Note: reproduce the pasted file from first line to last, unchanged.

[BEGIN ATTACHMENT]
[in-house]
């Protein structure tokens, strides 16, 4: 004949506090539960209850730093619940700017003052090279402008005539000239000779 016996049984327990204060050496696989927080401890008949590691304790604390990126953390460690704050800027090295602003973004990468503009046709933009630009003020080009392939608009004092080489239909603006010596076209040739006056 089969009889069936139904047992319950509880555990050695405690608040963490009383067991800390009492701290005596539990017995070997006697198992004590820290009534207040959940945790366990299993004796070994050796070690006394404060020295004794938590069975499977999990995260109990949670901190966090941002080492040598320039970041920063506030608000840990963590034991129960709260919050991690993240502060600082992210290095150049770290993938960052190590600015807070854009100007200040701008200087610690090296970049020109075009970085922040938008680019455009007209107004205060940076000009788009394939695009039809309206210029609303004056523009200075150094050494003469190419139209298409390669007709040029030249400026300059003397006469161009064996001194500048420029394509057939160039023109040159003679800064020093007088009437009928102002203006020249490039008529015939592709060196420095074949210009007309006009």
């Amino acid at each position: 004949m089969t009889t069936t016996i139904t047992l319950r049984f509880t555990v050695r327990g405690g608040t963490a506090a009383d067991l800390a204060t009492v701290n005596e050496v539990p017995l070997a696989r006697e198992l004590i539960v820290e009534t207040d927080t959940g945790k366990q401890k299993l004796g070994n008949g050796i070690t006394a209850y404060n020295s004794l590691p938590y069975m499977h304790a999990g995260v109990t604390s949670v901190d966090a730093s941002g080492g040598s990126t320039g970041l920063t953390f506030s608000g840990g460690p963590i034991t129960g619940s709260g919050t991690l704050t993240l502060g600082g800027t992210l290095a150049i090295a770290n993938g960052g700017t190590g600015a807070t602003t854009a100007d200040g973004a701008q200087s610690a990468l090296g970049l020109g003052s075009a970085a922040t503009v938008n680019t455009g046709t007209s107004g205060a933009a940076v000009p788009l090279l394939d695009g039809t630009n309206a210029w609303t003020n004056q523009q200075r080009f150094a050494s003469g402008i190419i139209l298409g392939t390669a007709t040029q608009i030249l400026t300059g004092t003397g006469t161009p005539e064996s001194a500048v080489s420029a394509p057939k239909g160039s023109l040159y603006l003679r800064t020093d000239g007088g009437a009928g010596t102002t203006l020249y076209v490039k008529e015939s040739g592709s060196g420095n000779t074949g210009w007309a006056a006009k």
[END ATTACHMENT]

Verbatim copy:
[in-house]
């Protein structure tokens, strides 16, 4: 004949506090539960209850730093619940700017003052090279402008005539000239000779 016996049984327990204060050496696989927080401890008949590691304790604390990126953390460690704050800027090295602003973004990468503009046709933009630009003020080009392939608009004092080489239909603006010596076209040739006056 089969009889069936139904047992319950509880555990050695405690608040963490009383067991800390009492701290005596539990017995070997006697198992004590820290009534207040959940945790366990299993004796070994050796070690006394404060020295004794938590069975499977999990995260109990949670901190966090941002080492040598320039970041920063506030608000840990963590034991129960709260919050991690993240502060600082992210290095150049770290993938960052190590600015807070854009100007200040701008200087610690090296970049020109075009970085922040938008680019455009007209107004205060940076000009788009394939695009039809309206210029609303004056523009200075150094050494003469190419139209298409390669007709040029030249400026300059003397006469161009064996001194500048420029394509057939160039023109040159003679800064020093007088009437009928102002203006020249490039008529015939592709060196420095074949210009007309006009």
């Amino acid at each position: 004949m089969t009889t069936t016996i139904t047992l319950r049984f509880t555990v050695r327990g405690g608040t963490a506090a009383d067991l800390a204060t009492v701290n005596e050496v539990p017995l070997a696989r006697e198992l004590i539960v820290e009534t207040d927080t959940g945790k366990q401890k299993l004796g070994n008949g050796i070690t006394a209850y404060n020295s004794l590691p938590y069975m499977h304790a999990g995260v109990t604390s949670v901190d966090a730093s941002g080492g040598s990126t320039g970041l920063t953390f506030s608000g840990g460690p963590i034991t129960g619940s709260g919050t991690l704050t993240l502060g600082g800027t992210l290095a150049i090295a770290n993938g960052g700017t190590g600015a807070t602003t854009a100007d200040g973004a701008q200087s610690a990468l090296g970049l020109g003052s075009a970085a922040t503009v938008n680019t455009g046709t007209s107004g205060a933009a940076v000009p788009l090279l394939d695009g039809t630009n309206a210029w609303t003020n004056q523009q200075r080009f150094a050494s003469g402008i190419i139209l298409g392939t390669a007709t040029q608009i030249l400026t300059g004092t003397g006469t161009p005539e064996s001194a500048v080489s420029a394509p057939k239909g160039s023109l040159y603006l003679r800064t020093d000239g007088g009437a009928g010596t102002t203006l020249y076209v490039k008529e015939s040739g592709s060196g420095n000779t074949g210009w007309a006056a006009k």